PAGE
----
Vienna, April 19 – Ever more former Soviet republics, including some Moscow views as its closest allies within the Commonwealth of Independent States, have decided to drop Russian TV channels, a development that threatens the survival of the broader Russian-language space Moscow has wanted to maintain and thus of Moscow’s influence in these countries.
That Georgia and Ukraine have made that choice, according to a lead article in “Gazeta” on Friday, will come as no surprise given the tensions between the Russian Federation and those two countries. But that Tajikistan and Belarus have done so raises some serious questions, the editors say (www.gazeta.ru/comments/2009/04/17_e_2975271.shtml).
Each of the governments has its own reason for taking this action, the paper notes, thus undermining any notion that this is “a conspiracy” against Russia as some might be inclined to think. Tajikistan, for example, says that RTR-Planeta was not willing to pay higher rates. And Belarus suggests that the Russian channels have not followed the required procedures.
On the one hand, the editors of “Gazeta” say, it would be a mistake to exaggerate what is going on: “Not all Russian television channels have been switched off, and those which have retain a chance after the submission of the required [documentation] to continue their broadcasts in friendly countries.”
But on the other hand, they say, “let us not minimize” what is happening in this sphere, especially in those countries Moscow lists as its “friends.” Indeed, in these cases, the governments involved appear to be using “just the same methods which are used in Moscow against any foreign business attempting to operate in the Russian market.”
Indeed, the “Gazeta” editor say, Moscow’s example has turned out to be “contagious” in ways few in the Russian capital expected. And to make its point, the paper offers the following quotation without initially identifying its author: “An information war is being directed against us to lower our role in international affairs … [Our] Independence doesn’t please certain circles.”
These words or at least the sentiment behind them could have been advanced by Vladimir Putin, Vladislav Surkov and Sergey Lavrov, “Gazeta” points out. But in fact, their source is Tajikistan President Emomali Rakhmon, who the paper helpfully notes “until recently bore a family name with a Russian ending, Rakhmonov.”
In this way, the Russian government has influenced its neighbors, the editors of “Gazeta
say. And consequently, it is not just Russia that is “rising from its knees” but also some of her neighbors who are doing so – and against Moscow, an interesting example of an unintended consequence of Moscow’s recent approach.
And in Belarus, Alyaksandr Lukashenka’s policy of maneuvering “between West and East requires a particular precise propagandistic accompaniment,” something that he clearly has concluded Russian television broadcasting does not provide the right notes for the song he now wishes to sing.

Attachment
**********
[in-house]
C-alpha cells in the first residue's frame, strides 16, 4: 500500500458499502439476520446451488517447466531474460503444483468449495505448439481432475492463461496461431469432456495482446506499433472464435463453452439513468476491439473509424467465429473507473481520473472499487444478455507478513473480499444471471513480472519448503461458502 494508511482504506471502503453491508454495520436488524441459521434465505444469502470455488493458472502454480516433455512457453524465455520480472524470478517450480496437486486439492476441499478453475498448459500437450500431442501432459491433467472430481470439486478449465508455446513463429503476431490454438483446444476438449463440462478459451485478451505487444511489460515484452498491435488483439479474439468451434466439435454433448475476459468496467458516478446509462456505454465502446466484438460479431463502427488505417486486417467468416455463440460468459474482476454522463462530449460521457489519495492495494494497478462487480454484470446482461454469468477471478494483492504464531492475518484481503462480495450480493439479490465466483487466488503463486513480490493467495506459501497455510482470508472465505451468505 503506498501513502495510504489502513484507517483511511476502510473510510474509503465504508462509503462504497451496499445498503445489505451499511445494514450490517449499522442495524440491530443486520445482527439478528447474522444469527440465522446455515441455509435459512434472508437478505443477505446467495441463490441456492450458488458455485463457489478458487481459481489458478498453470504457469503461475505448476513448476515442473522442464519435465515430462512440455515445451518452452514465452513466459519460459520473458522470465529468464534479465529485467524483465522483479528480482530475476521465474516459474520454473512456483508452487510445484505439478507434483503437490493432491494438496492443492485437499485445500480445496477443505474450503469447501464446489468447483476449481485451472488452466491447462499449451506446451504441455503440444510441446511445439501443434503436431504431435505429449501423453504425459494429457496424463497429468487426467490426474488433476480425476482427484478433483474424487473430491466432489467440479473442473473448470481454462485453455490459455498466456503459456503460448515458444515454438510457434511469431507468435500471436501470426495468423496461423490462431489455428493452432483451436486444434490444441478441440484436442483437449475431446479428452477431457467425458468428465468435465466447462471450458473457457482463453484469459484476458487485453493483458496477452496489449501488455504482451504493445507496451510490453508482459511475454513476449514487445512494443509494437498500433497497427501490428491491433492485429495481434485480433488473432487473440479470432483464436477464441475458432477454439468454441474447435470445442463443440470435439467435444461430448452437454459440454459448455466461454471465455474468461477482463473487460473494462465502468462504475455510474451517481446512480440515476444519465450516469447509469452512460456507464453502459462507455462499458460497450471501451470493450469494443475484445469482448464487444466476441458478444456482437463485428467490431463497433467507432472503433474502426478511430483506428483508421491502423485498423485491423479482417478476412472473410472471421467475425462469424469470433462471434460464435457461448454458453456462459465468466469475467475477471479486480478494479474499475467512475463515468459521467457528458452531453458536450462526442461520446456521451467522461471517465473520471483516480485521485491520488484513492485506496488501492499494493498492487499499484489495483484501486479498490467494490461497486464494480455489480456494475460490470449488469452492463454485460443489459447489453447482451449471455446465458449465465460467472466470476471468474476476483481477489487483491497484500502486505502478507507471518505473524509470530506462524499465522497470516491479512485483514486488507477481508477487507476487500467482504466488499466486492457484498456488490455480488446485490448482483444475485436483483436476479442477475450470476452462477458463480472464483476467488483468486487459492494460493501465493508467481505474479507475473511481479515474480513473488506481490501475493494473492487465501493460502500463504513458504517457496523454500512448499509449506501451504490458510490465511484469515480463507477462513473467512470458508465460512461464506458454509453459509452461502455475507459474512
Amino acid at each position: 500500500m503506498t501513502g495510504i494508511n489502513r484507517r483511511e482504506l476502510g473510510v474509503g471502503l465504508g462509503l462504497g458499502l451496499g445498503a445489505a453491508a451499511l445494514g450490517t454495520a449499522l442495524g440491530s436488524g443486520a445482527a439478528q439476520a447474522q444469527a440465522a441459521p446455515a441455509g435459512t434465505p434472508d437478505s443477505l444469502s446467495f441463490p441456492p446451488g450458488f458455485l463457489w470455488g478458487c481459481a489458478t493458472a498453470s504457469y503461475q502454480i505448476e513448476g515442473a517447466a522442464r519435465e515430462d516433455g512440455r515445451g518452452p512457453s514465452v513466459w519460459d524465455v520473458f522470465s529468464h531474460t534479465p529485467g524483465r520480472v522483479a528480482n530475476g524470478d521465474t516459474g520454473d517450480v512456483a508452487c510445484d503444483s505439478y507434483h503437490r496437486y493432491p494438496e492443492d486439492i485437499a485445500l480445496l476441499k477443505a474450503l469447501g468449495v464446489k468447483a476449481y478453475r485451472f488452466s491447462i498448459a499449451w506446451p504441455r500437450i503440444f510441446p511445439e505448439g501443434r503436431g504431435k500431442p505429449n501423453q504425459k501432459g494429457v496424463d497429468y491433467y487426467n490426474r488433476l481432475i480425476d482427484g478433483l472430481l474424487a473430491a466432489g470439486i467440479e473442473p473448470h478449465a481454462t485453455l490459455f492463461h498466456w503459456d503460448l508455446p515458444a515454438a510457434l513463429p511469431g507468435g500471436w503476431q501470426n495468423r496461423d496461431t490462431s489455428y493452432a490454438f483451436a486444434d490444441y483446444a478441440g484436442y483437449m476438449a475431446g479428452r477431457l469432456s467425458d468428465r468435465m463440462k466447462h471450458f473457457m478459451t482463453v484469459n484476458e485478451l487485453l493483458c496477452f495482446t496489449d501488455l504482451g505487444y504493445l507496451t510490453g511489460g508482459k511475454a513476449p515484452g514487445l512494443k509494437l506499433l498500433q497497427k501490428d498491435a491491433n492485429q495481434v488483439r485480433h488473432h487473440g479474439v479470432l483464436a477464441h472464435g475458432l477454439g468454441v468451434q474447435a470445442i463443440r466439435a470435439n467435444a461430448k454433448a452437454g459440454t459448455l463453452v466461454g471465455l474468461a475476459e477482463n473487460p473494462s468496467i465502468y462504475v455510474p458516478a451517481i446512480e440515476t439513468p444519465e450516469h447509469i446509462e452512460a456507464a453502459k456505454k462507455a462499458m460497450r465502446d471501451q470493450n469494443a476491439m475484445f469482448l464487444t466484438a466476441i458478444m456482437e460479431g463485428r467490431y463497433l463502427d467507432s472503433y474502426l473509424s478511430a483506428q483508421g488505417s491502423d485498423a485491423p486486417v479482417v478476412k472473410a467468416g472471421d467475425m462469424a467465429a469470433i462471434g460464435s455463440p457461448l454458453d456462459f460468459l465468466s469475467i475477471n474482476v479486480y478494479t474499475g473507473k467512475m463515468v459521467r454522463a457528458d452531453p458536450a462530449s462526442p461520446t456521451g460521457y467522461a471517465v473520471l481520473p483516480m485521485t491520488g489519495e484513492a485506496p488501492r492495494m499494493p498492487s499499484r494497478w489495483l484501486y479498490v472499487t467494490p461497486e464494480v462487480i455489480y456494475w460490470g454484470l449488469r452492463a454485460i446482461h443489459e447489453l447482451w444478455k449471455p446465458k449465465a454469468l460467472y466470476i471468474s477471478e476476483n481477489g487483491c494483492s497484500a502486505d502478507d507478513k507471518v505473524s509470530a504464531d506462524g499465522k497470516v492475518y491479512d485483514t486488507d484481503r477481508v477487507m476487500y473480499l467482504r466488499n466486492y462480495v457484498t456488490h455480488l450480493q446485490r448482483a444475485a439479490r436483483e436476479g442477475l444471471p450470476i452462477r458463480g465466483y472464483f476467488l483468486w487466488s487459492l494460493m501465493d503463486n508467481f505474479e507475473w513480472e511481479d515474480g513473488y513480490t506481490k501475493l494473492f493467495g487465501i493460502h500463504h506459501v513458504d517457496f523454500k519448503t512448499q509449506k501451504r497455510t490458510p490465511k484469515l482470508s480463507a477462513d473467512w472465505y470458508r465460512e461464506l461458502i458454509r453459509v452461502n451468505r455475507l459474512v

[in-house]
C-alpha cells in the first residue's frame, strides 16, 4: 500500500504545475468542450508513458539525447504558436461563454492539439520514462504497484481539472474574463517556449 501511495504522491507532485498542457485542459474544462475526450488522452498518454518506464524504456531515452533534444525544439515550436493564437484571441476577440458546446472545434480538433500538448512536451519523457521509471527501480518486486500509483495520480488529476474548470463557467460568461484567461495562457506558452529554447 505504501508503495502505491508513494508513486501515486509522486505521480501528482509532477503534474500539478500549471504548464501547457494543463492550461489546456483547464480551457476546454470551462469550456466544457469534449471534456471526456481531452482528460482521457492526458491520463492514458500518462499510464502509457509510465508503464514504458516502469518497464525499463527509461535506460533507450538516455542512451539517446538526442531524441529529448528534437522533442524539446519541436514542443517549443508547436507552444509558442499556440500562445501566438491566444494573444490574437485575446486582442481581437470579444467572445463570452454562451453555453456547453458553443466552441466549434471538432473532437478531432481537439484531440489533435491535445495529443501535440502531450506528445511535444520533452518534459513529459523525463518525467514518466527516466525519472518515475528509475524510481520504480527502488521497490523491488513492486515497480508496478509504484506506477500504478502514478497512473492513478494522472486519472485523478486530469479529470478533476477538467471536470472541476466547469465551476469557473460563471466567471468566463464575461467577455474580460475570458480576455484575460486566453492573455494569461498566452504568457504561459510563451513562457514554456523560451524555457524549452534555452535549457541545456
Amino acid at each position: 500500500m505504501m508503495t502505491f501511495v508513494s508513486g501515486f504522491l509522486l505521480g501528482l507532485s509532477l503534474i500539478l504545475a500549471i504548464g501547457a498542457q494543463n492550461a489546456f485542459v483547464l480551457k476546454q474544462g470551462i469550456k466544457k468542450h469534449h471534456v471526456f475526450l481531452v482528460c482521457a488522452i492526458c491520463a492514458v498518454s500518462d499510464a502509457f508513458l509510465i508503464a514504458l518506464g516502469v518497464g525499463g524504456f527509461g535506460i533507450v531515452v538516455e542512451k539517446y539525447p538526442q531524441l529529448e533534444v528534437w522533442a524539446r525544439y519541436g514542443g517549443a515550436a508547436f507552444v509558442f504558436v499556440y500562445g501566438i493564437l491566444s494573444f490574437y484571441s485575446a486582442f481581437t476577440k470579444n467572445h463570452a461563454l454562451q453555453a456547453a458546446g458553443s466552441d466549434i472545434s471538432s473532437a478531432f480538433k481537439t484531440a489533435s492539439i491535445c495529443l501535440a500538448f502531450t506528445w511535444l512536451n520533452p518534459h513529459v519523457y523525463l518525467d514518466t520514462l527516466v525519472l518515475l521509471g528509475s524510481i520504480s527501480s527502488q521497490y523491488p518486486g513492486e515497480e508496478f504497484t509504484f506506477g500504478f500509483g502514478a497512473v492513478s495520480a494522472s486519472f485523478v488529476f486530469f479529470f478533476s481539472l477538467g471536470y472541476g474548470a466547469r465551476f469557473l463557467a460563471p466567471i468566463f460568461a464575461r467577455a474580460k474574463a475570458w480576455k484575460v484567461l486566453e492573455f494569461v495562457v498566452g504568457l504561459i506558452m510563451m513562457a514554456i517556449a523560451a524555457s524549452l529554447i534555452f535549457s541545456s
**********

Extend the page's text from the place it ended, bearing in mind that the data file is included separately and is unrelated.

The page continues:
Moreover, the paper’s editors continue, all around Russia, there are now states with their own sense of “power, pride, and suspicions” which sometimes openly and sometimes now their governments are directing against Moscow. And “the logical result of this is growing pressure in the CIS countries against Russian official propaganda and its televised retranslation.”
As the governments restrict Russian television broadcasting, the first to suffer will be the native Russian speakers in these countries, the Moscow paper observes. But the decline in such broadcasts will reduce still further one of the Russian government’s most beloved forms of “soft power”—the maintenance of a Russian-language world beyond the border of the country itself.
Unfortunately, as the editors of “Gazeta” conclude, Moscow and Russian television need to recognize that no one is more to blame for this outcome than they are themselves: “never before has our television been so provincial, empty and unprofessional,” the paper says, “so disgusting for viewers with taste and so boring” for many others.
Meanwhile, at the end of last week, there were two other developments on the Russian language front which highlight the sensitivities to which the “Gazeta” editors alluded. On the one hand, in the Duma, a United Russia deputy called for excluding foreign words from all future legislation (www.rbc.ru/rbcfreenews.shtml?/20090417134224.shtml).
Gennady Kulik made that proposal during debates on a law governing “insaidersky” information. He said that English-language word, which has become an international one, should be translated into Russia since, in his opinion, “this word is not familiar to a majority of the residents of Russia,”
And on the other, the nationalist Russian Observer portal denounced efforts by the Kazan Tatars to have their language, the second most widely spoken indigenous tongue in the Russian Federation, declared the second state language of the country as a threat to the territorial integrity of Russia (www.rus-obr.ru/days/2599).